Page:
5.10.2 Cooperation and communications between the water utility and the

relevant authorities in the event of a crisis ............................................................................................18

5.11 Provisions of plans and resources .......................................................................................................................................20

5.11.1 Emergency physical facilities .............................................................................................................................20

5.11.2 Water utility personnel safety measures .................................................................................................20

5.11.3 Sampling and analysis capability and capacity ..................................................................................20

5.11.4 Alternative water supply ........................................................................................................................................20

5.11.5 Resource availability .................................................................................................................................................20

5.12 Monitoring and review ..................................................................................................................................................................20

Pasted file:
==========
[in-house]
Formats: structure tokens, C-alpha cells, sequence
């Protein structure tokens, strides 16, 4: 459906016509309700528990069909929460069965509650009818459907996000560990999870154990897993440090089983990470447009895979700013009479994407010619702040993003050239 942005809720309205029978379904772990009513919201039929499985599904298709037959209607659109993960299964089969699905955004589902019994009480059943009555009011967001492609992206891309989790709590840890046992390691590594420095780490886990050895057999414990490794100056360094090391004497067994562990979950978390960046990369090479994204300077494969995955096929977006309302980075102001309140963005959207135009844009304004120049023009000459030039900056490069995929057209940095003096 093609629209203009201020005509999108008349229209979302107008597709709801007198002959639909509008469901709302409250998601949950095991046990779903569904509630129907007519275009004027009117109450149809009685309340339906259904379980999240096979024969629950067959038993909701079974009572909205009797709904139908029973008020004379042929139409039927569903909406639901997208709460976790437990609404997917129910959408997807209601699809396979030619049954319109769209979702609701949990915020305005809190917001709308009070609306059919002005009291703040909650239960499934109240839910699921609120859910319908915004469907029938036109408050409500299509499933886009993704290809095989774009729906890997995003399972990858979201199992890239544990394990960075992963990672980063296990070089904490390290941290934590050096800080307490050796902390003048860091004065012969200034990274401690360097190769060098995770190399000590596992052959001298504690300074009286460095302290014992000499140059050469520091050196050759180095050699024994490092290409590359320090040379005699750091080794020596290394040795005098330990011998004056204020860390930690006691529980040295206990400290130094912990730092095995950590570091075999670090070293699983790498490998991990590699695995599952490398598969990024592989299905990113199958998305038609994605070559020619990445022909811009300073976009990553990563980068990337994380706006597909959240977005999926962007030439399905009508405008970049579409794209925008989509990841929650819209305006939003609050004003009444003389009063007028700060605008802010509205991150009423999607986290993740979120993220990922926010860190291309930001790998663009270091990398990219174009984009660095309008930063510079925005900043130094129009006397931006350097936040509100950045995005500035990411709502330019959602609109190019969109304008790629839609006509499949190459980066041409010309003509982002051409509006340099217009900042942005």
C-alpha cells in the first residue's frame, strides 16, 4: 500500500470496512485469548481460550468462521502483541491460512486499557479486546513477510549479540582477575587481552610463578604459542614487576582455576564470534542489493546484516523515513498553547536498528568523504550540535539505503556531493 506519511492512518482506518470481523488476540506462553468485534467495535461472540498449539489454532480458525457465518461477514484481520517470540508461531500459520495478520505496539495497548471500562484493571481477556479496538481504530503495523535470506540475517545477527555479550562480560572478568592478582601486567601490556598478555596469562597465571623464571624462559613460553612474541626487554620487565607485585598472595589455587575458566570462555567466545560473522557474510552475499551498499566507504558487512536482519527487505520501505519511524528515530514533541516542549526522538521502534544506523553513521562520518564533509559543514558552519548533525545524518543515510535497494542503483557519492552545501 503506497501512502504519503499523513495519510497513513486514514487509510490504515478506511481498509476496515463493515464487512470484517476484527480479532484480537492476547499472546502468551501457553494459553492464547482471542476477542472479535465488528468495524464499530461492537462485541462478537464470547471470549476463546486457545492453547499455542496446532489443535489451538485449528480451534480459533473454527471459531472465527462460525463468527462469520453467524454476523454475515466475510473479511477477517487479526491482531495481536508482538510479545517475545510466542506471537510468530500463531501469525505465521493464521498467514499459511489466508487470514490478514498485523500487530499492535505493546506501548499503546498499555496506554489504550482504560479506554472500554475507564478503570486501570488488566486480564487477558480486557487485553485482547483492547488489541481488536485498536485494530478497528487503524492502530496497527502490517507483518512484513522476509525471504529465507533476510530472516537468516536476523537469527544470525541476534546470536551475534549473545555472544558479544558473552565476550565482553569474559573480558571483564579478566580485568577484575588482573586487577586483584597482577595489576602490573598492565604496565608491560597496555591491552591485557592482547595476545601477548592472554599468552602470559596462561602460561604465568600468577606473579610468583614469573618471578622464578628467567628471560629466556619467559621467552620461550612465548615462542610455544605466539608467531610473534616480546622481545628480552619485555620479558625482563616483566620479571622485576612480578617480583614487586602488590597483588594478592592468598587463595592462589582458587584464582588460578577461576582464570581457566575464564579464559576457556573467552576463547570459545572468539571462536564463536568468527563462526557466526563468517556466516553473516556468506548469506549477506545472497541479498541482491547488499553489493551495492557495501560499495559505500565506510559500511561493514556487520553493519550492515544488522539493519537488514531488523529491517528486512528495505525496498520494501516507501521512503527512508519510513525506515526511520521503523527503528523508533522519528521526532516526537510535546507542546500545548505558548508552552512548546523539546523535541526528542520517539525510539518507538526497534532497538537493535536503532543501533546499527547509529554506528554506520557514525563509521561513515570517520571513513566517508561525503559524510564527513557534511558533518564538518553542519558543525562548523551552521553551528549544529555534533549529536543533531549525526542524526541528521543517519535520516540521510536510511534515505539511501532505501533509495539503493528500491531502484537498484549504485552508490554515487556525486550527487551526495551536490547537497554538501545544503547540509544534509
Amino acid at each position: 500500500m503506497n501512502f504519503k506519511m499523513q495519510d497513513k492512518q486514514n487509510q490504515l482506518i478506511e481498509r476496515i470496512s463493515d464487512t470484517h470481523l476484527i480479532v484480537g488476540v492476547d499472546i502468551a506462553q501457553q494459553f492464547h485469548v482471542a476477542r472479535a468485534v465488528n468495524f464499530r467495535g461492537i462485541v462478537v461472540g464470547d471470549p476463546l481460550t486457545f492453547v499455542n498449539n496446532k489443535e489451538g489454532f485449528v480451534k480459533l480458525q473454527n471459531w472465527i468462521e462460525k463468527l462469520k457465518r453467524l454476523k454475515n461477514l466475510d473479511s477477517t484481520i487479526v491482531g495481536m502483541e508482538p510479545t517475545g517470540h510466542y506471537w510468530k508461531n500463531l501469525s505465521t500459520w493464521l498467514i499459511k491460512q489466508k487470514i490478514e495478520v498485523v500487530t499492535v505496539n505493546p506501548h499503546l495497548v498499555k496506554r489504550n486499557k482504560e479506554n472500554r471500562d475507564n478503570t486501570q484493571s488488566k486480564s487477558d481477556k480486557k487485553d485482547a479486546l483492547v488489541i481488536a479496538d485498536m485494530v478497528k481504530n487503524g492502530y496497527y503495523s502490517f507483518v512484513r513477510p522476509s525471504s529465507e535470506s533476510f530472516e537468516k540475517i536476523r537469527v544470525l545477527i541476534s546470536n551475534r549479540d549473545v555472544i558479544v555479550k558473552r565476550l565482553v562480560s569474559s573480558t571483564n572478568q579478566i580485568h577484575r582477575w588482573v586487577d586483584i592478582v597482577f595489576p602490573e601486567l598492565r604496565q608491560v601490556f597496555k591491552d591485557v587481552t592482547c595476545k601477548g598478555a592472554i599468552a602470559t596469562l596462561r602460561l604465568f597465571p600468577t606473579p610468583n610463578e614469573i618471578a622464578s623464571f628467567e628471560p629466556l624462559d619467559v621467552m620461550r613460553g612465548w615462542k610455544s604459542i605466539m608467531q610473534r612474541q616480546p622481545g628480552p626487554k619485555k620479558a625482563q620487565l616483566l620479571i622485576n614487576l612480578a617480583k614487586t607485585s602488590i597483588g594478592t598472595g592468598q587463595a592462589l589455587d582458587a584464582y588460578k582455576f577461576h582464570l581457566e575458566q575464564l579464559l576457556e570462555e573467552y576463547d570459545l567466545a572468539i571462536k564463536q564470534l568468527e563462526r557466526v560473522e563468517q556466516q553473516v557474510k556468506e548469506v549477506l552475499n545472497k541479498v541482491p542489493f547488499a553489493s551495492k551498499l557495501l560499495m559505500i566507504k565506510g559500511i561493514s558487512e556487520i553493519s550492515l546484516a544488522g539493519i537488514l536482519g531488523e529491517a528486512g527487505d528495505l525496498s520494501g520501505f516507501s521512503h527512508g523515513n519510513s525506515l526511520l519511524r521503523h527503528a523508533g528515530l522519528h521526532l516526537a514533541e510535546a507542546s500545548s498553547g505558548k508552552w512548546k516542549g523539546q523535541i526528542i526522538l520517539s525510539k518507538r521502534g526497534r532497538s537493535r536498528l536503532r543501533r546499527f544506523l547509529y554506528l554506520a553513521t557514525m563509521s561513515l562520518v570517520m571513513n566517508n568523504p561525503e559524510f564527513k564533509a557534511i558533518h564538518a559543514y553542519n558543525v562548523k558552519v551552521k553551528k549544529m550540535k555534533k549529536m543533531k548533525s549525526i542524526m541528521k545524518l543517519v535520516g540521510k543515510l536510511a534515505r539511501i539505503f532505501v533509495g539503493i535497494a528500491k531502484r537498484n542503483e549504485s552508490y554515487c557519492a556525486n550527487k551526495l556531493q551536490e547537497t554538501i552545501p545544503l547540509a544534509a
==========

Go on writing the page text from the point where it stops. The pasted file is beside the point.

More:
5.13 Documentation ....................................................................................................................................................................................20

6 Response ....................................................................................................................................................................................................................21

6.1 General ........................................................................................................................................................................................................21

6.2 Situation ascertainment ...............................................................................................................................................................21

6.3 Situation assessment ......................................................................................................................................................................21

6.4 Decision making ..................................................................................................................................................................................22

6.5 Implementation of decisions and issuing of orders .............................................................................................22